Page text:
IP owners do not always have to go to court to stop or resolve infringement disputes. Aside from a number of well known alternative dispute resolution processes there is another less known method which can achieve great and cost effective results.
Registering your IP with Customs
Under an EU Regulation of 2013 IP owners can register their IPRs via an Application for Action with relevant Customs in the EU state(s) in which the intellectual property rights (IPRs) apply. Most types of IPRs qualify, including unregistered rights such as copyright, design rights and passing off. This means that where Customs identify suspect infringing/counterfeit goods at the relevant border(s) they must seize and detain them.
As far as registered trademarks are concerned, even if the goods in question are ‘in transit’ and not destined for an EU Member State, they can be seized in view of another recent EU Regulation. The latter will apply unless the ‘infringer’ can establish that the goods would not infringe IPRs in the ultimate destination country.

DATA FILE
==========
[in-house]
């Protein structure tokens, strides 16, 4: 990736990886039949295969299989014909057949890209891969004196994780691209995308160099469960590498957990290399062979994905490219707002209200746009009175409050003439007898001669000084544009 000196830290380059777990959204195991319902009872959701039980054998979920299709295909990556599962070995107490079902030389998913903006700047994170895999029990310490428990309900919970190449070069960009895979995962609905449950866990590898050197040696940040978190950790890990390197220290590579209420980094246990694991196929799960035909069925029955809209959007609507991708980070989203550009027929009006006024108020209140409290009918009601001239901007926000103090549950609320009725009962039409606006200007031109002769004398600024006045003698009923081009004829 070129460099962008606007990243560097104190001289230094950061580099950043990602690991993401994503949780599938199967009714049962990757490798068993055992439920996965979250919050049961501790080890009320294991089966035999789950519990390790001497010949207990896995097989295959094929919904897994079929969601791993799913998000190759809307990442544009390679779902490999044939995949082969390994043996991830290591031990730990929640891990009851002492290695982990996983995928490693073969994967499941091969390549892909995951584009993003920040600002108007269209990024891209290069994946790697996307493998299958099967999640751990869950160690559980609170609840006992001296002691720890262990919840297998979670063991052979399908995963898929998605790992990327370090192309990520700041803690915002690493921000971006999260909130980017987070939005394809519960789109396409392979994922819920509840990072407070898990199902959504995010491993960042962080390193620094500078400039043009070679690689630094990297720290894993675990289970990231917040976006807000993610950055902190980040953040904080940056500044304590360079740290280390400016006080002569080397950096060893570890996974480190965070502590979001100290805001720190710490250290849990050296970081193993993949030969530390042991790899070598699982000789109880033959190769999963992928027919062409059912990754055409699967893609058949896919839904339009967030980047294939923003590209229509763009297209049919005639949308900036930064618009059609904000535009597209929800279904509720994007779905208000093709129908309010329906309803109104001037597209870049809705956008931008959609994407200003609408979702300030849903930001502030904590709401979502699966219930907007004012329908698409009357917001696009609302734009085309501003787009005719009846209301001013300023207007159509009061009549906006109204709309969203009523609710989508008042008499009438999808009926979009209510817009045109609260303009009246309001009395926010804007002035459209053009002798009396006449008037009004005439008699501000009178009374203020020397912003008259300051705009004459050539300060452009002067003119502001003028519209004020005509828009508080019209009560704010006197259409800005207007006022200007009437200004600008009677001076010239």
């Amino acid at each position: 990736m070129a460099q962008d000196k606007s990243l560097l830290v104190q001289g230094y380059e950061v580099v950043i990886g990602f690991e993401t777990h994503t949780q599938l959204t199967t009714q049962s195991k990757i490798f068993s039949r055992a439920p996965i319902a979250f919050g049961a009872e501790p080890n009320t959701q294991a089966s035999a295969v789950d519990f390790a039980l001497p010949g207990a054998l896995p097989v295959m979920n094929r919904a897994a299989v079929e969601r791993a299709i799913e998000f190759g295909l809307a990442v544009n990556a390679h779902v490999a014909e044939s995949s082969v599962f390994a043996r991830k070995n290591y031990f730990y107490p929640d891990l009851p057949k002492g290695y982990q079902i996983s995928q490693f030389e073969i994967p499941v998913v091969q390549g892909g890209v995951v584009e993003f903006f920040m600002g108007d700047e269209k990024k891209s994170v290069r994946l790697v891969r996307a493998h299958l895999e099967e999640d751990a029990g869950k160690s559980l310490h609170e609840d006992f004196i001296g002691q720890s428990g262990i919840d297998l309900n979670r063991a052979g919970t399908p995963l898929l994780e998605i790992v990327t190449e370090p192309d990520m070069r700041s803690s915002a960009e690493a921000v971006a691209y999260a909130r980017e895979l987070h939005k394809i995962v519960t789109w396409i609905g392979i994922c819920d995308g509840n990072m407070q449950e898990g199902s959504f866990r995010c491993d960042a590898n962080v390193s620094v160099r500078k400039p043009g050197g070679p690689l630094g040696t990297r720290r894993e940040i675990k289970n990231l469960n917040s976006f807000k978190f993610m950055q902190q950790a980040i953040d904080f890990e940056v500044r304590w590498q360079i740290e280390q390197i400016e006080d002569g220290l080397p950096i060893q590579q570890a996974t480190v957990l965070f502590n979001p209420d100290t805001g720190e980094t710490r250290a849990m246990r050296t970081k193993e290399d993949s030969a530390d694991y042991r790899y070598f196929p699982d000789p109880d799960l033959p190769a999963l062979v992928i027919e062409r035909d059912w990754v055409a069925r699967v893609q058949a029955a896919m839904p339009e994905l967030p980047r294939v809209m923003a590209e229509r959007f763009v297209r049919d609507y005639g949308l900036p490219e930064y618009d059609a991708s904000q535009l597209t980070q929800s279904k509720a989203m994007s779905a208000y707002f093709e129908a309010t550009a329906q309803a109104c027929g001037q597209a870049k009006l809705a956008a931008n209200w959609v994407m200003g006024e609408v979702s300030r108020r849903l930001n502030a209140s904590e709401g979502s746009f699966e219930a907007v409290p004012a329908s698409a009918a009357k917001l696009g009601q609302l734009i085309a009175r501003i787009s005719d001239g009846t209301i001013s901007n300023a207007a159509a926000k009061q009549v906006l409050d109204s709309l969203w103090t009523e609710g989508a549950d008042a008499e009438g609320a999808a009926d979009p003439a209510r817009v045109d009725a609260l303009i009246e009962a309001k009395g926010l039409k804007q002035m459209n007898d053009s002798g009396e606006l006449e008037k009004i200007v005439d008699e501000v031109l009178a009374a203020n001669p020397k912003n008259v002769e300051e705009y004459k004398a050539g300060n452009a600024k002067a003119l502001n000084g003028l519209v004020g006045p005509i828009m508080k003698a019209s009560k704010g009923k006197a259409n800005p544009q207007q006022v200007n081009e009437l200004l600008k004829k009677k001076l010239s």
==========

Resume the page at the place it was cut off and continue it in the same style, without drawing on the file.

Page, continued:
Options when goods are seized
Clearly, it assists to provide Customs with as much detail as possible about, for example, the ‘infringing’ goods, how to differentiate them from the real thing, and where they are likely to come from and be going to etc.
If suspect goods are seized the IP owner will have 10 working days (possibly extendable) to inspect these and decide if they infringe. If they do, they may consent to their destruction. The “infringer” will also however be given 10 days to consent or object to this.
Only if they try to object in the 10 day timeframe will court proceedings be needed to decide if there has been an infringement or not. Where the goods identified are in small quantities (less than 2 kg or 3 units or less) if the Application has authorised it, Customs may destroy them without any consent from the IPR owner – provided the ‘Infringer’ does not object. This can lead to savings of time and cost.
These Applications last for a year and can be renewed at that stage.
As these procedures are based on an EU Regulation, absent any successful negotiation to maintain the UK’s participation post Brexit, they will cease to apply to the UK Customs/UK IPRs. However, it will still be open to UK IP based owners to use them so far as the rest of the EU is concerned.
IP owners should seriously consider use of this cost effective and efficient weapon where they are concerned about infringing or counterfeit imports coming into the EU from elsewhere.
On August 29, 2016